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A common class of drugs linked to ER visits

Created date

March 15th, 2017
Emergency room sign at hospital entrance

Certain drug classes have been associated with increased emergency room visits and inpatient admissions by seniors, among them antidiabetics, anticoagulants, and antihistamines.  

A team of researchers has added another drug class to this list as the result of a recent study published in the journal Pharmacotherapy. These drugs are called anticholinergics. They are commonly used by almost half of seniors in the U.S. for a number of reasons, including incontinence, insomnia, allergies, pain, anxiety, and depression. Some anticholinergics are available over the counter, and several combination medications (both prescription and over the counter) contain an anticholinergic as an ingredient.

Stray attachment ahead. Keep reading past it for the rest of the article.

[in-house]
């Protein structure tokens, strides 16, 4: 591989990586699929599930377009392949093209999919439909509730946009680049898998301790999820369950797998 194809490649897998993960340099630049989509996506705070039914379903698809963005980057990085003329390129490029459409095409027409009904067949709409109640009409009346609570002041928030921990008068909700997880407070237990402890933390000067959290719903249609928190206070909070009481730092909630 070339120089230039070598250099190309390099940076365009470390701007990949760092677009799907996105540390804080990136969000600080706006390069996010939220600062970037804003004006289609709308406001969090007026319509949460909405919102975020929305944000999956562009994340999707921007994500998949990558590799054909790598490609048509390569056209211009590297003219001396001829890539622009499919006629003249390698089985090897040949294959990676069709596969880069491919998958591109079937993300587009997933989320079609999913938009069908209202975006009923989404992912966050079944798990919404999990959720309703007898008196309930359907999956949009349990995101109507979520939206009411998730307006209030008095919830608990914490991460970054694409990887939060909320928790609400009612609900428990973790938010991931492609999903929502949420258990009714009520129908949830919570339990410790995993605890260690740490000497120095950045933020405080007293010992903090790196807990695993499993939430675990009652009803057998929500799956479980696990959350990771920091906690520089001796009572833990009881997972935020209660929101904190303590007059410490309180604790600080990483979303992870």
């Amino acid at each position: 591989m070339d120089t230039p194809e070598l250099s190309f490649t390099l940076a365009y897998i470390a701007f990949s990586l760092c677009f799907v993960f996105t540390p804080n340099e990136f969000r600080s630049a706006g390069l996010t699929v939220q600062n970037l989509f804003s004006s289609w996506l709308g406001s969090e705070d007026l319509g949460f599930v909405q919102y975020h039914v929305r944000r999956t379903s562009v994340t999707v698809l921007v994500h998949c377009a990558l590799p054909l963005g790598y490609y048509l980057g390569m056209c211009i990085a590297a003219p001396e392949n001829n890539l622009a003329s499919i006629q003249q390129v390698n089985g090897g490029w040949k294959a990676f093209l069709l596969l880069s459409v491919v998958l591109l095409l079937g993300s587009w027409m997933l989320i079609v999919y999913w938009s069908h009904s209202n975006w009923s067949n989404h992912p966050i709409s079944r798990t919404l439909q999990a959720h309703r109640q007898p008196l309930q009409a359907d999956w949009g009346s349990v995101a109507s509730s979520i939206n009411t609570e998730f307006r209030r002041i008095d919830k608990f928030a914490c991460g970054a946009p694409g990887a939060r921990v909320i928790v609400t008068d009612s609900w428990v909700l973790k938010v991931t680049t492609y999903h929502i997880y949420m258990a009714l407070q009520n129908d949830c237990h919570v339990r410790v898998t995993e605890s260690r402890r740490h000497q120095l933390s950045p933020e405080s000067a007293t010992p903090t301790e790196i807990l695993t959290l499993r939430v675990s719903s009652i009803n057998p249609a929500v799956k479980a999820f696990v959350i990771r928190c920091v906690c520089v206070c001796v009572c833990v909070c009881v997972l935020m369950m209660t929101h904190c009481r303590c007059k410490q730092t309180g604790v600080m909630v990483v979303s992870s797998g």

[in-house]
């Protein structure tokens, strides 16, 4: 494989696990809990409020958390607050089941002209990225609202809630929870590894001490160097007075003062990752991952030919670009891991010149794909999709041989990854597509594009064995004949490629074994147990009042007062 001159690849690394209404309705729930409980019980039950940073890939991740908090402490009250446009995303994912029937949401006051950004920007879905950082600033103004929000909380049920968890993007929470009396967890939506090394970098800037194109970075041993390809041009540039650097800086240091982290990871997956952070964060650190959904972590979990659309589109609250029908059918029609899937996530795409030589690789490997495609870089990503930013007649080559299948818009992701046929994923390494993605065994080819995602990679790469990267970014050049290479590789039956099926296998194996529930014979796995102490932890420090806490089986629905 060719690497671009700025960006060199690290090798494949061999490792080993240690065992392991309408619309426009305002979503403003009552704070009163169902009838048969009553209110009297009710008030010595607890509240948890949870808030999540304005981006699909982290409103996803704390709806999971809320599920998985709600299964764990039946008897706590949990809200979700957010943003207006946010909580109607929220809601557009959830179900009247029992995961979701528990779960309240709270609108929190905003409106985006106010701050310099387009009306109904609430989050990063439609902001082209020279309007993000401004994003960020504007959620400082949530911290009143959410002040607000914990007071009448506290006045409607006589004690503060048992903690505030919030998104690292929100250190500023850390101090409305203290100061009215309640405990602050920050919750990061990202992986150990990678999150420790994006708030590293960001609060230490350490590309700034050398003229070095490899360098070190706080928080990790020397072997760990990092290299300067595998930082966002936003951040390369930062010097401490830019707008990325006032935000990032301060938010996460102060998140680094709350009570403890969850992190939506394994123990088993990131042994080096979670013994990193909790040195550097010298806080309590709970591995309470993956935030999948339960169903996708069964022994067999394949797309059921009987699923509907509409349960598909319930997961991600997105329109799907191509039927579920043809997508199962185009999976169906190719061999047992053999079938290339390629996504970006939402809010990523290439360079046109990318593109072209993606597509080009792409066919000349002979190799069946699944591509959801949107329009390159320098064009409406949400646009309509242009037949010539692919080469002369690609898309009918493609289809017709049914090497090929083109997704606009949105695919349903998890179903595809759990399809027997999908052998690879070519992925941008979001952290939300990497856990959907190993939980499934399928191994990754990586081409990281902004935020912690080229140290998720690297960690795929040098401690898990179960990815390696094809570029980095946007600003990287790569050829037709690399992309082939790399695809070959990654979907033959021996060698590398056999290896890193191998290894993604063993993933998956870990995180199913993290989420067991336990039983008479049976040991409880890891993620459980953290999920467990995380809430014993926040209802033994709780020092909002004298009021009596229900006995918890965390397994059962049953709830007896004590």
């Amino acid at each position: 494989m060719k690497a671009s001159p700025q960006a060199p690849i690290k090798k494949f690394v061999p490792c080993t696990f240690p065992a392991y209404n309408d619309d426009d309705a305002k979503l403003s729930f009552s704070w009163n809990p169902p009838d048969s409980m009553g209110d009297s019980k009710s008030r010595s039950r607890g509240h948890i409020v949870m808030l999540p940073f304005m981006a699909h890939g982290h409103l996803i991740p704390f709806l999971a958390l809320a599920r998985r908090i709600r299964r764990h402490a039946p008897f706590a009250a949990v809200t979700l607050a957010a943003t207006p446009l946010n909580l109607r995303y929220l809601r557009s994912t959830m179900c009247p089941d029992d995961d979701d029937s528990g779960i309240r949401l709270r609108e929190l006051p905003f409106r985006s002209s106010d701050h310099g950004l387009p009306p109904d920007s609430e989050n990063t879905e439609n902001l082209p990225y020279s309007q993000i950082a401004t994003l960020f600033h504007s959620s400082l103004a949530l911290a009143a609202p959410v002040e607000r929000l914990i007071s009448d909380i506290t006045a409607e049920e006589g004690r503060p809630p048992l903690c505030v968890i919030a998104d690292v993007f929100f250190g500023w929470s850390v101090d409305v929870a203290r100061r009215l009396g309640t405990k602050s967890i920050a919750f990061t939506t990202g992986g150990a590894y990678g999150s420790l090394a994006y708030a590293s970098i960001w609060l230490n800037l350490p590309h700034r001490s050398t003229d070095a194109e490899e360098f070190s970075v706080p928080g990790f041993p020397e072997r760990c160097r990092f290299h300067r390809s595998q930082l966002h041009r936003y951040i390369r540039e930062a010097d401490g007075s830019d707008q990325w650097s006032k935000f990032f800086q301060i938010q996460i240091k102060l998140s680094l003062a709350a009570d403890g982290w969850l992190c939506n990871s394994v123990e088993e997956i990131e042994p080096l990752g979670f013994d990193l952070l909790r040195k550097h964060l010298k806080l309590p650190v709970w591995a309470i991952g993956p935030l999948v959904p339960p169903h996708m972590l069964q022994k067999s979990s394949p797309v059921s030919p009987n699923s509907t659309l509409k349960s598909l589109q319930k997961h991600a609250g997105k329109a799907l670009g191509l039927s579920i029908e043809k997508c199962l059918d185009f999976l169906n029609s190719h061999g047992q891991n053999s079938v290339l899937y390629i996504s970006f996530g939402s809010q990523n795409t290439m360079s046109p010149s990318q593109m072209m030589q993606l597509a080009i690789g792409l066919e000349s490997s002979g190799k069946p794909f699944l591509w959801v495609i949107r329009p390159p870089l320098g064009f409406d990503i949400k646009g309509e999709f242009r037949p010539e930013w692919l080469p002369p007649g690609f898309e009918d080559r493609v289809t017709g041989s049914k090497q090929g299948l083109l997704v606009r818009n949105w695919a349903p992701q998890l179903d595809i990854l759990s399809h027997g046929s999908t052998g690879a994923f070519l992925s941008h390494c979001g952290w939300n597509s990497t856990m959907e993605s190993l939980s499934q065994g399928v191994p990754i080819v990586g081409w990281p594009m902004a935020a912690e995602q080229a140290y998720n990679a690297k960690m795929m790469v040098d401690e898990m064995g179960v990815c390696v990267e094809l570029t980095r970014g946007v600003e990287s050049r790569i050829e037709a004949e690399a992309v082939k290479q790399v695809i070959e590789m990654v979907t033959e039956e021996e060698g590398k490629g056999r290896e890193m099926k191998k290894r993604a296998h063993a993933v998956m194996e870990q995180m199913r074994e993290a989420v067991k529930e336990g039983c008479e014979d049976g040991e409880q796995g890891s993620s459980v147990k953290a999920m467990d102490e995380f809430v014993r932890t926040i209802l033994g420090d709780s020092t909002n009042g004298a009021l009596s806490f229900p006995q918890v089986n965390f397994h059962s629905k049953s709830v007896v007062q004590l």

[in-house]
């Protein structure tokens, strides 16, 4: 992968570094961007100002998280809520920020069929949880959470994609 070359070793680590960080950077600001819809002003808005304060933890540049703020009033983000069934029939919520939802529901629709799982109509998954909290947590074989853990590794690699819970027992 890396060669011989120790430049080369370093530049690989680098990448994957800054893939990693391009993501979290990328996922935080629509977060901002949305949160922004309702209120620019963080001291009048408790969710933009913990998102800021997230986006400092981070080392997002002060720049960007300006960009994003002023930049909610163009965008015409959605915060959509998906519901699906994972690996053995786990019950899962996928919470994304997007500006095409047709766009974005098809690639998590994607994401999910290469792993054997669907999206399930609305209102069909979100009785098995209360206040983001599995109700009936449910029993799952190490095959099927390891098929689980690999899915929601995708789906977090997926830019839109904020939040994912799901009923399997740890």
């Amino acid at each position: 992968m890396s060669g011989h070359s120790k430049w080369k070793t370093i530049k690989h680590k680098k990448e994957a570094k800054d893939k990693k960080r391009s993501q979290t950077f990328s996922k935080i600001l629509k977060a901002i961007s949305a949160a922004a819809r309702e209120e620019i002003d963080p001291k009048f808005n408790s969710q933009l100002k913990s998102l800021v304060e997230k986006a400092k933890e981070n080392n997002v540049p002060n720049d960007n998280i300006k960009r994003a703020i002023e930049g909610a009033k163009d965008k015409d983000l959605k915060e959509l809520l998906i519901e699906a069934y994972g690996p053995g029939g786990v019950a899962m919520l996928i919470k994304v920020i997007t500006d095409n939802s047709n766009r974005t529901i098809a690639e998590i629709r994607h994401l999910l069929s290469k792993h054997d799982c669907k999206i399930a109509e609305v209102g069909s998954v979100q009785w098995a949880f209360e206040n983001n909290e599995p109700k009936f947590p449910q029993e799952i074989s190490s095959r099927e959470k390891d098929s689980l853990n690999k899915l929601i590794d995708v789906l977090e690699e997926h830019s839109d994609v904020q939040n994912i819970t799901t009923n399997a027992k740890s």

In several previous studies, anticholinergics have been shown to be associated with cognitive problems, including memory loss. Strong anticholinergics have been found to cause these problems in as few as 60 days.

Relation to hospital admissions

For the current study, the researchers evaluated medication data from over 3,000 study participants, and developed a scale to measure how the strength of the anticholinergic was associated with inpatient admissions.

The study results found people taking mild anticholinergics were 11% more likely to be admitted to a hospital over the period of a year. People who were taking strong anticholinergics were 33% more likely to be admitted as an inpatient over the same period. 

The researchers say that people taking anticholinergics need to talk with their doctor about the possible effects, and discuss whether it is possible to modify their medication regimens.

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